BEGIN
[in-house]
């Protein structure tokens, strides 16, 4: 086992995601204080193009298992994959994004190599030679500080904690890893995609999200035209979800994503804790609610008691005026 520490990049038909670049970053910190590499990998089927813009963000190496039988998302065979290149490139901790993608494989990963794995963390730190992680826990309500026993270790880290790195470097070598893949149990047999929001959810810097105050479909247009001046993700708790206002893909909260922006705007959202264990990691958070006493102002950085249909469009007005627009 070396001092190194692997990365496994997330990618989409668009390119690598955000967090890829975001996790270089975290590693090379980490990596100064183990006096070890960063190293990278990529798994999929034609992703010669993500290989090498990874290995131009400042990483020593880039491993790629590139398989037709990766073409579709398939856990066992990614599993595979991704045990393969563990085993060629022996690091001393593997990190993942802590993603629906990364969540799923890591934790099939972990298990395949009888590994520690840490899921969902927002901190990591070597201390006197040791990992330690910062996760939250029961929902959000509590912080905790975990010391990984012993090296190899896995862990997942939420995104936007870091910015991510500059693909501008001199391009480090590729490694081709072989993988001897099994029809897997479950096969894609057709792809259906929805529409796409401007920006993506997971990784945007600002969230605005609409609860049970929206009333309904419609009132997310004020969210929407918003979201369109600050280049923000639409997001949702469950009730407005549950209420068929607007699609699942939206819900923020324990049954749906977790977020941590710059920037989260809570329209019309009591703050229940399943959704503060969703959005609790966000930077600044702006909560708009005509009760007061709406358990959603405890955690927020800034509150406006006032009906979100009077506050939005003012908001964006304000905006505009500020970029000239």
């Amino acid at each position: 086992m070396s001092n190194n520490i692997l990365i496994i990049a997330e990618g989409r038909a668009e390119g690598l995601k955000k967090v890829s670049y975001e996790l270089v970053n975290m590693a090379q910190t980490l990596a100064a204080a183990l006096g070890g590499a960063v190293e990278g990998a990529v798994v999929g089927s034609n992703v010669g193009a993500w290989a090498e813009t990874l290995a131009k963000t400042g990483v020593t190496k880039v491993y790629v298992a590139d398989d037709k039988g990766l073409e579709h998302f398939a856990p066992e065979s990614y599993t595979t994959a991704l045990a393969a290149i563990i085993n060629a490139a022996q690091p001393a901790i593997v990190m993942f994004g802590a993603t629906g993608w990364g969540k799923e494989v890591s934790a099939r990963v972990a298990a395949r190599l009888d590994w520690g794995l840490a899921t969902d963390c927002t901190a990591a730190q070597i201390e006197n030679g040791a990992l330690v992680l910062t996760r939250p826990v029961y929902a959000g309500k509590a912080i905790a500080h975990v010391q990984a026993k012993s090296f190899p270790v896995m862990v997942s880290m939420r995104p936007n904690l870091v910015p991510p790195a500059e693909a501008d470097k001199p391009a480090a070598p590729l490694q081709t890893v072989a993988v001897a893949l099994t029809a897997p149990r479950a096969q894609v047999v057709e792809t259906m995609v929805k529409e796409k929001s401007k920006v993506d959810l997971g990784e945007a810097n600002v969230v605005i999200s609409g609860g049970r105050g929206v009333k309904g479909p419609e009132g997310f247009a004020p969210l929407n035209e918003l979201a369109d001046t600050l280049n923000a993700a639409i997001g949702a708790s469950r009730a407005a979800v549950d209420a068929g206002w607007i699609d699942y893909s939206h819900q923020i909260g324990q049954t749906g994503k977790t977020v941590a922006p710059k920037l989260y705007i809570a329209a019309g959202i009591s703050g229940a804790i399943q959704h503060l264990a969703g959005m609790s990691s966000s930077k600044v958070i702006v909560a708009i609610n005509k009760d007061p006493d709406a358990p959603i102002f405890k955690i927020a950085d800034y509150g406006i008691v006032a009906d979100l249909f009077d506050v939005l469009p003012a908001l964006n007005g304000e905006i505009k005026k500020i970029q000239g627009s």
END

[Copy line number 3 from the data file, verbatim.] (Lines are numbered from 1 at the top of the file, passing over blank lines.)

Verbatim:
């Amino acid at each position: 086992m070396s001092n190194n520490i692997l990365i496994i990049a997330e990618g989409r038909a668009e390119g690598l995601k955000k967090v890829s670049y975001e996790l270089v970053n975290m590693a090379q910190t980490l990596a100064a204080a183990l006096g070890g590499a960063v190293e990278g990998a990529v798994v999929g089927s034609n992703v010669g193009a993500w290989a090498e813009t990874l290995a131009k963000t400042g990483v020593t190496k880039v491993y790629v298992a590139d398989d037709k039988g990766l073409e579709h998302f398939a856990p066992e065979s990614y599993t595979t994959a991704l045990a393969a290149i563990i085993n060629a490139a022996q690091p001393a901790i593997v990190m993942f994004g802590a993603t629906g993608w990364g969540k799923e494989v890591s934790a099939r990963v972990a298990a395949r190599l009888d590994w520690g794995l840490a899921t969902d963390c927002t901190a990591a730190q070597i201390e006197n030679g040791a990992l330690v992680l910062t996760r939250p826990v029961y929902a959000g309500k509590a912080i905790a500080h975990v010391q990984a026993k012993s090296f190899p270790v896995m862990v997942s880290m939420r995104p936007n904690l870091v910015p991510p790195a500059e693909a501008d470097k001199p391009a480090a070598p590729l490694q081709t890893v072989a993988v001897a893949l099994t029809a897997p149990r479950a096969q894609v047999v057709e792809t259906m995609v929805k529409e796409k929001s401007k920006v993506d959810l997971g990784e945007a810097n600002v969230v605005i999200s609409g609860g049970r105050g929206v009333k309904g479909p419609e009132g997310f247009a004020p969210l929407n035209e918003l979201a369109d001046t600050l280049n923000a993700a639409i997001g949702a708790s469950r009730a407005a979800v549950d209420a068929g206002w607007i699609d699942y893909s939206h819900q923020i909260g324990q049954t749906g994503k977790t977020v941590a922006p710059k920037l989260y705007i809570a329209a019309g959202i009591s703050g229940a804790i399943q959704h503060l264990a969703g959005m609790s990691s966000s930077k600044v958070i702006v909560a708009i609610n005509k009760d007061p006493d709406a358990p959603i102002f405890k955690i927020a950085d800034y509150g406006i008691v006032a009906d979100l249909f009077d506050v939005l469009p003012a908001l964006n007005g304000e905006i505009k005026k500020i970029q000239g627009s």